Parking Pains All Students

(Photo by Kiffer Creveling)

Kiffer Creveling

(Photo by Kiffer Creveling)

By Christine Kannapel

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(Photo by Kiffer Creveling)
(Photo by Kiffer Creveling)

Ask U students what they think is the worst part of campus, and they’ll usually tell you it’s parking.

And it’s not a new problem. From the construction of the Student Life Center to the new Lassonde Studios underway, construction on campus seems to be ever-present, and it’s causing issues for cars.

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The U’s Facilities Management website provides tips on the best places to park and maps showing where construction is happening on campus. The two major parking lots currently closed are the Business Loop and the one next to the Sutton Building.

Alma Allred, the executive director of Commuter Services, recommends that students take alternative forms of transportation, such as TRAX or buses, to avoid the lack of parking altogether. And he said it’s working.

“The fact that we have so many people using mass transit is a credit to the university,” Allred said.

According to an article in Continuum titled “The Commuting Conundrum,” the university will refund a person who has purchased a U parking pass if they decide to use greener forms of transportation. Also, in partnership with UTA, the U has made public transportation more accessible than parking by providing free shuttle services to transit stations.

Andy Hendrickson, a senior in accounting, said he’s noticed more people using greener transit options since he was a freshman.

“More people seem to be on the shuttles and TRAX,” he said. “Parking is a pain, so it’s good that the U is attempting to better transportation.”

Hendrickson uses the U’s app that tracks campus shuttles to plan his own route.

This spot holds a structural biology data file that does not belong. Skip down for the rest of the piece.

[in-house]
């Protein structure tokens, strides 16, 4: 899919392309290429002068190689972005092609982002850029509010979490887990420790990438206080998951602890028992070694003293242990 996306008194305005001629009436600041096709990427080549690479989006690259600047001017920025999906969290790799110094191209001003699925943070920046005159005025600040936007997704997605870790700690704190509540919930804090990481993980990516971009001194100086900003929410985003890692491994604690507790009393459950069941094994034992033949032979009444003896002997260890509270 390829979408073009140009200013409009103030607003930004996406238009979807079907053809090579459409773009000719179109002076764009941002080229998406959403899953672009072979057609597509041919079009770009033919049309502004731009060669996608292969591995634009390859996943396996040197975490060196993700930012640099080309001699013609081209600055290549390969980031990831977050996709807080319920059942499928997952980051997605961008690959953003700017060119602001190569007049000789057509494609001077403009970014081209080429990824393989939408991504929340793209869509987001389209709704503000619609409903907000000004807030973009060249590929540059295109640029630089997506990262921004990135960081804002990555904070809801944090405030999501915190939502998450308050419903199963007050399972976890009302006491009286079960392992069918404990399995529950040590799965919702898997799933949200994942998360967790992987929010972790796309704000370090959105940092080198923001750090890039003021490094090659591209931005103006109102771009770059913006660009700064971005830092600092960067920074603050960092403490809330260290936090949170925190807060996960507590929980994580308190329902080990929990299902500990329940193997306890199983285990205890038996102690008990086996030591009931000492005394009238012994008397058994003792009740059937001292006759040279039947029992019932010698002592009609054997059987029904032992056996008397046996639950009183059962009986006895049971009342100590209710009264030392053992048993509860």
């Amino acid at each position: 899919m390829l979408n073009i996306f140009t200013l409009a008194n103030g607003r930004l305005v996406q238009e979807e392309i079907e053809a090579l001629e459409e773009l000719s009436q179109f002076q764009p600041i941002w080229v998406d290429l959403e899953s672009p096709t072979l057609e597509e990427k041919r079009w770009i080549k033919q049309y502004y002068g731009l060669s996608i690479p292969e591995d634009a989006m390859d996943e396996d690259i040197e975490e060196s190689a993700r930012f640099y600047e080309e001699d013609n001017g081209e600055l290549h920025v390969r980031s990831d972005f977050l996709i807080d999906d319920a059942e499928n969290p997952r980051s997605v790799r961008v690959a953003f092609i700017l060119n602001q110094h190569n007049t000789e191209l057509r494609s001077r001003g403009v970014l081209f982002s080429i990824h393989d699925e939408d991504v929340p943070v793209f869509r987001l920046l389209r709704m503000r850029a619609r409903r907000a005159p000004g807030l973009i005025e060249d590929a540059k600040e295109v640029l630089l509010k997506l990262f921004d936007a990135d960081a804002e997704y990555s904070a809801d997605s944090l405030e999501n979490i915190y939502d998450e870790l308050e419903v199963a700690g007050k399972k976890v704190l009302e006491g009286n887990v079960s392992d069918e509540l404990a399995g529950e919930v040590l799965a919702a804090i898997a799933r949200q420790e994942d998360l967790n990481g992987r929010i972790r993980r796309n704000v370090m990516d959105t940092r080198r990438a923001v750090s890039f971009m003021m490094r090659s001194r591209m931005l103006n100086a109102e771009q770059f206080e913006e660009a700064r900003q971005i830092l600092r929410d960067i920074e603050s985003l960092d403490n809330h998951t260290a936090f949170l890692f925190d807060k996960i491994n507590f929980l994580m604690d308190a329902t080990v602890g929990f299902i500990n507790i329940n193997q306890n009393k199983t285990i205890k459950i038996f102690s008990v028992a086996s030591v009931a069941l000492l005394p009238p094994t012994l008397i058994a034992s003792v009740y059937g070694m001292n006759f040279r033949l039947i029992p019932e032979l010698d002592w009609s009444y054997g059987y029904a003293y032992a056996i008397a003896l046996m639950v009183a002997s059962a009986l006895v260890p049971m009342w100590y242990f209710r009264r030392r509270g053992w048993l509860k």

The U has also created new pedestrian walkways so those on campus can walk around construction projects. One of these leads to the Fort Douglas TRAX station, again to encourage mass transit. There is also a “mobile routing” page on Facilities Management’s website that helps people find the best pathways between buildings on campus.

While construction is an issue, Tucker Cooper, an undeclared freshman, prefers to ride his skateboard or bike to avoid paying for parking altogether.

“I rarely use my car on campus, especially when I am going from upper to lower campus,” he said. “Construction or not, I would choose my board over paying for an expensive parking pass I won’t really use.”

Allred said parking spaces and permits have not been oversold this past year, meaning that not all parking spots are filled.

“There is a big turnover throughout the day when it comes to parking spots,” he said. “How many parking spaces there are is an irrelevant question. The question is how many vacant spaces there are.”

Heather Atkinson hasn’t had quite the same experience as Allred describes. Her daughter lives on campus, and when Atkinson comes to visit her, she finds parking difficult.

“For my daughter, transportation on campus seems easy, but it’s not so much for visitors,” she said. “I parked at the Union and who knows how much that’ll cost.”

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